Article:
It was April 6, 1998, when my mother, after a full day of teaching third grade, was admitted to the hospital with abdominal pain. The following day we started saying goodbye, and on April 10, she passed away.
Every year during this time she is heavy on my mind. Even more so right now because I am in the city where she raised me.
Each morning for the past week here in Chattanooga, I have enjoyed listening to the whistle of the crossing guard who directs traffic outside of my apartment. When I was a kid, my mom was a city crossing guard.
Early every morning, and again each afternoon, she stood at the Fourth Street exit. Not only is it a dangerous traffic location, but the area is sketchy to say the least.
She was pretty and petite (still in her twenties), and totally rocked her navy skirt and white blouse. She had a cool badge and everything. Dad called her “fetchingly fine.”
I remember stories she would tell about the truck drivers shouting derogatory things at her. Or the teenage boys who would chide her on their way to school. One kid put a bar across her feet, and stood on either side so she couldn't move. He was right in her face, making scary threats.
She was also beaten in the back one morning by a 10-year-old boy. Later, she went to his school and found several motorists had already reported it. The school made him apologize, and she hugged him and offered forgiveness. After that he became her body guard, defiantly warding off the bullies, and making sure she got safely to and from her car.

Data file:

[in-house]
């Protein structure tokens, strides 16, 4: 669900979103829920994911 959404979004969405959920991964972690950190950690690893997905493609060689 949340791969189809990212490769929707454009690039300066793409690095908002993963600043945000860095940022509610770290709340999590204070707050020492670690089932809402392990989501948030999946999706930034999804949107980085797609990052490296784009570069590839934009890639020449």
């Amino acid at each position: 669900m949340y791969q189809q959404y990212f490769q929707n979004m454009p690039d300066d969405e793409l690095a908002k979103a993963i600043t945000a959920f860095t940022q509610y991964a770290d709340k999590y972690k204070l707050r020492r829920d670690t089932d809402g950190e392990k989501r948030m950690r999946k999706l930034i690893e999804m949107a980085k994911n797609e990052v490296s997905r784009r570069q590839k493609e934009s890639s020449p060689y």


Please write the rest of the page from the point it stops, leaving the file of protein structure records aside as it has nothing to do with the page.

Her uniform required pantyhose and thin black shoes. In the winter time, she suffered a couple bouts of frostbite, and the doctor said if it happened again she could lose her toes.
So, whenever it was cold, Dad would get up every morning and heat bricks in the oven. He built a small wooden platform with an opening exactly the right size to slide those bricks into. As I recall, he attached a leather strap so she could easily carry it.
She would leave the platform on the corner, so that whenever she didn't have to be in the middle of the traffic, she could stand on it for warmth.
I also remember the day she was leaving for her afternoon shift when she tripped on her rain coat and fell into the roof edge of the car. After being diagnosed with a concussion, she left the hospital and came to get us kids from the sitter. Just as she walked in, my little sister fell from a top bunk onto the concrete floor.
Mom scooped her up and went back to the hospital. At that point, the police were called to investigate possible domestic violence. Fortunately, Dad was cleared and they recognized the incidents as accidents.
My parents worked hard and made great sacrifices to give us a secure home and good education. Nearly 40 years later, I am reminded with every trill of the crossing guard’s whistle.
Ginger Lumpkin is an author, motivational speaker, and mother of five. Follow her on Facebook (Ginger Claremohr), find her on the web:, or contact